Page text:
(NASHVILLE) May 9, 2018 – Major legislation to curb opioid abuse sponsored by Senator Becky Duncan Massey (R-Knoxville) was recently signed into law by Governor Bill Haslam. The legislation aims to promote safe and responsible pharmacy benefits regarding opioid prescriptions for TennCare enrollees. More specifically, the purpose of the legislation is to curb opioid abuse among women of child-bearing age to reduce the number of babies born with Neonatal Abstinence Syndrome (NAS).
“The passage of this law will result in safer and more responsible pharmacy benefits for TennCare patients,” said Senator Massey. “Tennessee has a crisis on its hands. There are far too many babies who suffer from NAS born to TennCare enrollees, not to mention the fact that Tennessee taxpayers are footing the bill to treat these newborns and potentially for continued care longterm. Often times, lack of knowledge about the risks of opioid use to a baby during pregnancy or unawareness of a pregnancy can lead to a baby being born with NAS. The goal of this bill is to ensure women are informed.”
The new law directs TennCare to promulgate rules to promote safe and responsible pharmacy benefits and stipulates that the rules must require providers to check on a TennCare patient’s pregnancy status, contraceptive use and to provide counseling on the risks of opioid use during pregnancy. Additionally, the rules must address prior authorization requirements to reduce the development of opioid dependency and addiction.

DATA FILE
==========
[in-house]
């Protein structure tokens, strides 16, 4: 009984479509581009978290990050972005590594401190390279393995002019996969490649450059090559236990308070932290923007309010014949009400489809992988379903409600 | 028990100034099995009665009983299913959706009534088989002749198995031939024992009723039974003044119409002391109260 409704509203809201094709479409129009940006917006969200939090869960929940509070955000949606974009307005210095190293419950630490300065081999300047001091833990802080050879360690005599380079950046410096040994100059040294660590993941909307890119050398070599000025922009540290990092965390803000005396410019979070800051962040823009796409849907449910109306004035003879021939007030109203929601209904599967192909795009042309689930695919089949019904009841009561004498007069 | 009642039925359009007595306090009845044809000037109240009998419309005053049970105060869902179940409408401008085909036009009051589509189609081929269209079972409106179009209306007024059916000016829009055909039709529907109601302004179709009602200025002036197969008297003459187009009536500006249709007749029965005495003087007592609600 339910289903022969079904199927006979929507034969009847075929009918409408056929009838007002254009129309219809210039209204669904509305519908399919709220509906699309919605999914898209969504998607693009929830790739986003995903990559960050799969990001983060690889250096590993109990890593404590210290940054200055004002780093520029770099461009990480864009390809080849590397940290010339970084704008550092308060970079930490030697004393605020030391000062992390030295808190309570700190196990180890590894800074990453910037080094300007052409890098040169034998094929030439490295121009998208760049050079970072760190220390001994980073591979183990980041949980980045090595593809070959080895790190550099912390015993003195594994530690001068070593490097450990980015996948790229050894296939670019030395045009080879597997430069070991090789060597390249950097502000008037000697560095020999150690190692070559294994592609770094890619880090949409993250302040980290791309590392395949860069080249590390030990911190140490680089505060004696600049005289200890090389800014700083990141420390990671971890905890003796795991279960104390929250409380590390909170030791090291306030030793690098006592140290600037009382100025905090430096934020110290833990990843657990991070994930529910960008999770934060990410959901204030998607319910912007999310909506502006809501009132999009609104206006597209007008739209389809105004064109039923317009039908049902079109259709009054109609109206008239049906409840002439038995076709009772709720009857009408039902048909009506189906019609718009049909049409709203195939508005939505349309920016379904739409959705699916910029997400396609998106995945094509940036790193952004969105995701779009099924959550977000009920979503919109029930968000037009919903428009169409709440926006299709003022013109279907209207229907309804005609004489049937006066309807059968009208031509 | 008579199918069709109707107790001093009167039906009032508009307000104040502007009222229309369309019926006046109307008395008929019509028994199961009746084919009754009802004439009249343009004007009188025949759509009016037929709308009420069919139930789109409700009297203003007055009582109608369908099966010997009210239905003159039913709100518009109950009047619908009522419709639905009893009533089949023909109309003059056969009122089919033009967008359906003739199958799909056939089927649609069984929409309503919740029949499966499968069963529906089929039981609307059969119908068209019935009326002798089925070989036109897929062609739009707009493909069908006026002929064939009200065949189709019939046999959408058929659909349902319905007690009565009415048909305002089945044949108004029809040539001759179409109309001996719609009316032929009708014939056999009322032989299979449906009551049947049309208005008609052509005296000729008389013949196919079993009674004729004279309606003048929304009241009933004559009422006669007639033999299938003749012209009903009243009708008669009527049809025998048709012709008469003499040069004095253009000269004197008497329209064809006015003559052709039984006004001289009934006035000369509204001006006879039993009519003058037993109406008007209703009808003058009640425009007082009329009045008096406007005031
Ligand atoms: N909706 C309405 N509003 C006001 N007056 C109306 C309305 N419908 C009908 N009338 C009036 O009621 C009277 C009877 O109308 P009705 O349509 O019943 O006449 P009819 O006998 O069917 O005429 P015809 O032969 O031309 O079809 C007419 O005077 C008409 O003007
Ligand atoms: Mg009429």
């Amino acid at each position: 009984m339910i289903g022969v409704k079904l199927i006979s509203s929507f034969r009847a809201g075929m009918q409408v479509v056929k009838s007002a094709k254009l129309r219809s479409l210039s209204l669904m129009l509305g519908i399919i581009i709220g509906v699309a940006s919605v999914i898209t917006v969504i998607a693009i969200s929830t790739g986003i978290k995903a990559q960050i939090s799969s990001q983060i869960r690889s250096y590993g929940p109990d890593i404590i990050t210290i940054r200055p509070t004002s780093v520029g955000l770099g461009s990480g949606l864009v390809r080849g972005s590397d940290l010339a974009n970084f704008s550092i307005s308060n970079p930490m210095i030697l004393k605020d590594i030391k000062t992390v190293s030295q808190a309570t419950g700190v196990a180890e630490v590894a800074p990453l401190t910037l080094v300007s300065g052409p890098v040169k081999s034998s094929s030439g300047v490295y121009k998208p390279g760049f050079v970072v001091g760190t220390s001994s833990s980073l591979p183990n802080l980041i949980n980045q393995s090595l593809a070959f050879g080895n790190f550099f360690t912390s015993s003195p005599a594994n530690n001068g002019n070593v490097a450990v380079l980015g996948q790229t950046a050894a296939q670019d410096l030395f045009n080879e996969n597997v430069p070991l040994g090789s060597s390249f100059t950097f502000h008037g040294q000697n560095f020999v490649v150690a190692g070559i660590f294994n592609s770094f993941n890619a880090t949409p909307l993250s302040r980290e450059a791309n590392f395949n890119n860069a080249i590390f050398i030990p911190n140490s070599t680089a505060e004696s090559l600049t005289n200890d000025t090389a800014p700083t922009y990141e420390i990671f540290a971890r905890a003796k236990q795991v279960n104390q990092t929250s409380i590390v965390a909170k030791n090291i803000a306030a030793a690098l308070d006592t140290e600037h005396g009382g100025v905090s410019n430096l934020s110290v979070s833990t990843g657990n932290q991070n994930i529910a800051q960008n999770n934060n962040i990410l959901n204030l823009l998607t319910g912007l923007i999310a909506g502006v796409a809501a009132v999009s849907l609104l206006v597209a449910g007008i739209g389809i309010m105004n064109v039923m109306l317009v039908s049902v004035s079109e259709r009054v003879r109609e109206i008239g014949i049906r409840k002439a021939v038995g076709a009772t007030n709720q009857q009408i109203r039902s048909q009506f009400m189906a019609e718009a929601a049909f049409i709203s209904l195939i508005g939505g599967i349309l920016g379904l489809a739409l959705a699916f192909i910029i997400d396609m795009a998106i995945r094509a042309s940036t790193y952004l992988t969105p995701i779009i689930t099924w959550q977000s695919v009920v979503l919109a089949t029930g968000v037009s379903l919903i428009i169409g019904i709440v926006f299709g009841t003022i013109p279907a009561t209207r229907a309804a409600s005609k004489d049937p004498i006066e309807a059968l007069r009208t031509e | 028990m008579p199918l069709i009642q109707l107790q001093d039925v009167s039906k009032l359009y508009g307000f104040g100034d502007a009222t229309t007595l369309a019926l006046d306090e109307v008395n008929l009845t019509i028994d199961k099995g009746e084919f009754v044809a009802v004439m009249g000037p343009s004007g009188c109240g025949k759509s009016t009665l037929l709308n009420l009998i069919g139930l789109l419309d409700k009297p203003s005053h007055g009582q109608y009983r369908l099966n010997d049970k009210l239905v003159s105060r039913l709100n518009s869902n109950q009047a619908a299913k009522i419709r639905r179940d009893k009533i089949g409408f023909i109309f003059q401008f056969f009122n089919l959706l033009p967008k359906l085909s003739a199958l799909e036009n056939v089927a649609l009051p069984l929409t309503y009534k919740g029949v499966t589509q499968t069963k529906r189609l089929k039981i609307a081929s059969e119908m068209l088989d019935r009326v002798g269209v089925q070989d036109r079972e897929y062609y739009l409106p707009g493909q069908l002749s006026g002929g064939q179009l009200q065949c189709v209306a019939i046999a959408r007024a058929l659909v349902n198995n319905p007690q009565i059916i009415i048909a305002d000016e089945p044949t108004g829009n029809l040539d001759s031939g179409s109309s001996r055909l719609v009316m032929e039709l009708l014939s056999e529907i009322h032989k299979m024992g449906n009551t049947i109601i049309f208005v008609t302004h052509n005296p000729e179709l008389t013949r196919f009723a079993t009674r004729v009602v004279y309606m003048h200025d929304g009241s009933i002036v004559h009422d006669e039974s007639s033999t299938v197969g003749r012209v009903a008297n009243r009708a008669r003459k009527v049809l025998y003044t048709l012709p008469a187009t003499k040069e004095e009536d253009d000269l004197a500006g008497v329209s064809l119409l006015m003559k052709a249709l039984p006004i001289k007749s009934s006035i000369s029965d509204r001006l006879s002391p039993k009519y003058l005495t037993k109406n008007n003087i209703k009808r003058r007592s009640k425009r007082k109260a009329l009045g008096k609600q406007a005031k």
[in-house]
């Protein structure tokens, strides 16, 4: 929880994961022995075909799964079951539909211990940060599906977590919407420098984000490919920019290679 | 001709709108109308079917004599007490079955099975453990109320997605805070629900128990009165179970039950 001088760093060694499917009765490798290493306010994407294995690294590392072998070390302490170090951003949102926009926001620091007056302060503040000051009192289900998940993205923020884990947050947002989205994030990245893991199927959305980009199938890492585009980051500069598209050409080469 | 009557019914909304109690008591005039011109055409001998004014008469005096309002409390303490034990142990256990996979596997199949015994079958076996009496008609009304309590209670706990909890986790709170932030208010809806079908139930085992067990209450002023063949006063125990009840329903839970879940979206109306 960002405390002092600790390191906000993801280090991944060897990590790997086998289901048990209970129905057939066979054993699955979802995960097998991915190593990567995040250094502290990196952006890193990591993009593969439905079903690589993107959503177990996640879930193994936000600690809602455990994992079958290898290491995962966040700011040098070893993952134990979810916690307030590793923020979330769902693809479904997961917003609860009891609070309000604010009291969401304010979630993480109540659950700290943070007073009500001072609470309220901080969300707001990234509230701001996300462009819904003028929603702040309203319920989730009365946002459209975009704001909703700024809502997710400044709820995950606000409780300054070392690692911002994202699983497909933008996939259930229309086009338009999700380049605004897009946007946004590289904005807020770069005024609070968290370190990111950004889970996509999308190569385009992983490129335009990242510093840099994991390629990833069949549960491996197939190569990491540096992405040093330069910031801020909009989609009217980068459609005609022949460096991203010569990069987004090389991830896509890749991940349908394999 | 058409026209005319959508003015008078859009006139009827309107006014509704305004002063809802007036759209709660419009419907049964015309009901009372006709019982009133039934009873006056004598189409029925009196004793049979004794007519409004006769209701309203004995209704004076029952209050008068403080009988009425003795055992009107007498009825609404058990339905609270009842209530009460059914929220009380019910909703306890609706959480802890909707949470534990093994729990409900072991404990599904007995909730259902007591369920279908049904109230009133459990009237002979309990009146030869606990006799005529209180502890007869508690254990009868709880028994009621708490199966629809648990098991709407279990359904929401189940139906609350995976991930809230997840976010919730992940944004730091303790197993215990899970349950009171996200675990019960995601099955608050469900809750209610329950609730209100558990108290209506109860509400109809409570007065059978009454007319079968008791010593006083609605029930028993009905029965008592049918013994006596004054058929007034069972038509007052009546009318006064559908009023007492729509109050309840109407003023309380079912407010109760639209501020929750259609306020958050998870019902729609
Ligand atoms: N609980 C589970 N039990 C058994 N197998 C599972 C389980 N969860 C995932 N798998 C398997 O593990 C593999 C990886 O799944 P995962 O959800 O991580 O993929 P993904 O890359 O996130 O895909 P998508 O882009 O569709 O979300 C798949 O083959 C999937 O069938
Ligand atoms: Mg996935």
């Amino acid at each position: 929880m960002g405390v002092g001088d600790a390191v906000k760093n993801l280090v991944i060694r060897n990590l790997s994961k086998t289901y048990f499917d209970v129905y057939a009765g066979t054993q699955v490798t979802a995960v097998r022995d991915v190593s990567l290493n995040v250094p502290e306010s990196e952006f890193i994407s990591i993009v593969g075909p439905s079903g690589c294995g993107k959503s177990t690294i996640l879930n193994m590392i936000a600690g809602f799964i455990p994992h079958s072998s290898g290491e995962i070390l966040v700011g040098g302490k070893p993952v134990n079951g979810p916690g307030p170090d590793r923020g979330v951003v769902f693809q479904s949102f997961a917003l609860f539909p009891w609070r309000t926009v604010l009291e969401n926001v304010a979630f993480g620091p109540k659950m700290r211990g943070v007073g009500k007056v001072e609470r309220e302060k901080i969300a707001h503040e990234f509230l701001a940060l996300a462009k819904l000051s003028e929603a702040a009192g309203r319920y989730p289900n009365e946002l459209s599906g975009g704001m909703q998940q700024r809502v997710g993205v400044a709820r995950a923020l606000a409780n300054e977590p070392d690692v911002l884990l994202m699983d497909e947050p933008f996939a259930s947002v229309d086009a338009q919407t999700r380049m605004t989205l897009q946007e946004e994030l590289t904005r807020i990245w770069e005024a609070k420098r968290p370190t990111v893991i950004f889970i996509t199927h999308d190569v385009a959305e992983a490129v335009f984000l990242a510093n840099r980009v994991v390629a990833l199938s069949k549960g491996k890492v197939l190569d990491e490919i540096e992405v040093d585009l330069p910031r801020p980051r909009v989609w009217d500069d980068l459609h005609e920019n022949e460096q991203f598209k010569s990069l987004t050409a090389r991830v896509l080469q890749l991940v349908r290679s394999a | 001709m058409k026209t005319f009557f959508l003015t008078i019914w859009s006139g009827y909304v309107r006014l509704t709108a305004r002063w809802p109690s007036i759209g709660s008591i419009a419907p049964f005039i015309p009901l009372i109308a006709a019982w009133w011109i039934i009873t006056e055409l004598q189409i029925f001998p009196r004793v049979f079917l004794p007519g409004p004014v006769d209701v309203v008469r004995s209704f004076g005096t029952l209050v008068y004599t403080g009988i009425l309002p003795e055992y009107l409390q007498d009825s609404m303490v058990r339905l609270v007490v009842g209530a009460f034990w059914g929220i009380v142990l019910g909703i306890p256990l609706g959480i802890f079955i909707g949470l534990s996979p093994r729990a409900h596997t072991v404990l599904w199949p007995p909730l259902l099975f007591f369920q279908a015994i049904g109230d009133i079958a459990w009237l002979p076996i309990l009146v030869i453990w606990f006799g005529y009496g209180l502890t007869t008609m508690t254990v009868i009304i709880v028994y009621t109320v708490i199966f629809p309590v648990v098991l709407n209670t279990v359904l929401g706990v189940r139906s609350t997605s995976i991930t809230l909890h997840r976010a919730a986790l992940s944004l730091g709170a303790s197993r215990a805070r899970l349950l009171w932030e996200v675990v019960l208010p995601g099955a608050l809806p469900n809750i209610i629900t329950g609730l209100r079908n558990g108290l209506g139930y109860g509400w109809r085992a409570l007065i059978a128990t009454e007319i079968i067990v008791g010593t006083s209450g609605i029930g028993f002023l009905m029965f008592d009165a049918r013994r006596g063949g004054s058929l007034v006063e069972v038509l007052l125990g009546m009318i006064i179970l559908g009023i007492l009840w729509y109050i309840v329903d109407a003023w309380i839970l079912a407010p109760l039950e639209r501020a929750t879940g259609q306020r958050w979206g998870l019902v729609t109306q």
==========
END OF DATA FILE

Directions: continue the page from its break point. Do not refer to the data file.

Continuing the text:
The number of babies nationwide born drug dependent has increased 500 percent since 2000. Treatment costs per newborns with NAS average about $62,000, with a total cost of $1 billion to Tennessee taxpayers annually. Approximately ninety percent of babies who suffer with NAS are born to TennCare enrollees.
“I am pleased to see this bill become law, and I will continue to sponsor and support legislation to fight the opioid crisis in Tennessee, protect unborn babies that might fall victim to it, and promote responsibility with Tennessee taxpayer dollars.”
Bill complements Haslam Administration legislative package
NASHVILLE -- A critical measure in the fight to eradicate opioid addiction passed the General Assembly in the final days of the most recent legislative session. Sponsored by State Senator Ed Jackson (R-Jackson), Senate Bill 777 prevents over-prescription of addiction treatment drugs to ensure they're used to treat addiction rather than perpetuate it. The bill is one of many General Assembly initiatives that complement the Haslam administration’s comprehensive opioid legislative package, TN Together.